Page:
On the night when you cross the street
from your shop and your house to the cemetery,

you’ll hear me hailing you from inside
the open grave, and you’ll realize
how we’ve always been together.

I am the clear consciousness core
of your being, the same in ecstasy
as in self-hating fatigue

And don’t look for me in human shape!
I am inside your looking. No room for form
with love this strong.

Rumi the Book of Love trans. Coleman Barks p.178

Victoria and Abdul had that kind of love despite the 60 years and class and race that lay between them. His last words to her are “You are going to a safer place.”

Meanwhile, we must be patient.


Dreams: Ian, Mae and Harold Arlen

I woke up to Ian Tyson singing Somewhere Over the Rainbow. Siri had slipped her leash and shuffled from White Noise on repeat.

I don’t need to tell you, dear constant reader, that that song is from a famous movie

The first real movie I ever saw was The Wizard of Oz. I was probably 8-years-old. That was 1944. In the province of Quebec, children were not permitted to go to movies, ostensibly because of a terrible fire in a theatre that had killed children, but, more likely, the Catholic Church deemed movies corrupting. The Catholic Church ruled in the mostly French province.

I had seen films, made by the National Film Board of Canada in class, quite a few of them. I think the projectionist made a circuit of the schools, English schools in my case, and we got to see whatever he brought whether it related to the curriculum or not. So I was already enraptured by flickering motion pictures in a darkened room, but the moment when Oz burst into colour sealed my fate.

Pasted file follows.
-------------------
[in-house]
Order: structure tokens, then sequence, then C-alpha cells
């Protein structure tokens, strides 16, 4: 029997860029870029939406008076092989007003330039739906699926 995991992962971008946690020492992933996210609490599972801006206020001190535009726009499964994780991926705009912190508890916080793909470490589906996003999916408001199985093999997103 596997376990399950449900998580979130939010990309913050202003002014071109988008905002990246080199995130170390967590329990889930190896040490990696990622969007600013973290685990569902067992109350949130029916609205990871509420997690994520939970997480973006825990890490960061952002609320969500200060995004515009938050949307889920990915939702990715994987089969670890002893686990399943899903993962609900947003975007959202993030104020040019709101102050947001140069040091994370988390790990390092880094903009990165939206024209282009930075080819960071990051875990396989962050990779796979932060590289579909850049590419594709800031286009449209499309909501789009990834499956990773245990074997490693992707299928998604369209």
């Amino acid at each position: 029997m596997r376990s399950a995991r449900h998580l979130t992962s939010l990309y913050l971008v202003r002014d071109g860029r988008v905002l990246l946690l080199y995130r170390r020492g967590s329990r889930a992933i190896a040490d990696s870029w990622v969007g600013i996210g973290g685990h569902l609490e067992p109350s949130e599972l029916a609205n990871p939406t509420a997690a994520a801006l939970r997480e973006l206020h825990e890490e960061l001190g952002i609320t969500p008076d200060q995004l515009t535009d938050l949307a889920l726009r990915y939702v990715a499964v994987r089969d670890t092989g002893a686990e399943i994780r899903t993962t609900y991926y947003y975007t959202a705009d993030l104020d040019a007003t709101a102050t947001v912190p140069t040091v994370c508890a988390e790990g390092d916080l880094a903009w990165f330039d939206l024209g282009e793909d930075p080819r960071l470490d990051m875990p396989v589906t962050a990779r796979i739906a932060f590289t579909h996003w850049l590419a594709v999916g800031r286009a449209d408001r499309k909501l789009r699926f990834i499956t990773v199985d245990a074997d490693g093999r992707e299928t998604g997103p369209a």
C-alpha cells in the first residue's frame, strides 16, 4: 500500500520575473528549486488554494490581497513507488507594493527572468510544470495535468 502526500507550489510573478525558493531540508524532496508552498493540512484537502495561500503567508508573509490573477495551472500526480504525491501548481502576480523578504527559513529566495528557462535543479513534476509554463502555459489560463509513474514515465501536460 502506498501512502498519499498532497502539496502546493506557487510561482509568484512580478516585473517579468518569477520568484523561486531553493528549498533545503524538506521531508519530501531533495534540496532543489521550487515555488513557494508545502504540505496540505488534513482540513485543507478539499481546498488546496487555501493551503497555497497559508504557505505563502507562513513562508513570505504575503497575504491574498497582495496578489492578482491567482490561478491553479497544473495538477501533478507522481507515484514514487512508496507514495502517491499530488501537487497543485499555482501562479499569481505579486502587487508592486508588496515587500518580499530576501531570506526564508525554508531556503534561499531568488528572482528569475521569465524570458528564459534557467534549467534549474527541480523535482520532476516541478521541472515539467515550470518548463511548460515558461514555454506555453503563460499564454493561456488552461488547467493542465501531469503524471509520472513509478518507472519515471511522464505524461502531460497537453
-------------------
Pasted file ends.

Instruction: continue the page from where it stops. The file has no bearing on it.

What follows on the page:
Quite simply I had to go there.

True my life did not include tornadoes, but it did contain World War II, which I initially thought was right next door. Uncles were overseas, German prisoners kept escaping from the POW camp in Sherbrook and my friend’s uncle got shot down and died. Plus there was the on-going war at home, not just the struggle to live on little money and rationing, but the very real possibility that my father would eventually succeed in killing one of us.

So I dreamed.

Eventually, I realized Oz didn’t exist and I would have to make do with Hollywood. My Aunt Mae could tell the future and she said that yes, I would go there. I wasn’t clear why she was laughing as she hugged me close.

I kept scrap books of movie stars and pursued an acting career. I had a few gigs at Christmas concerts and variety shows. I did Burlington Bertie from Bow, like I saw once in a movie. I got the lead roles in half a dozen high school and university plays. The only movie role I was ever offered got cancelled before shooting started. But I did go to Hollywood. Over seventy times and I plan to return in a few weeks.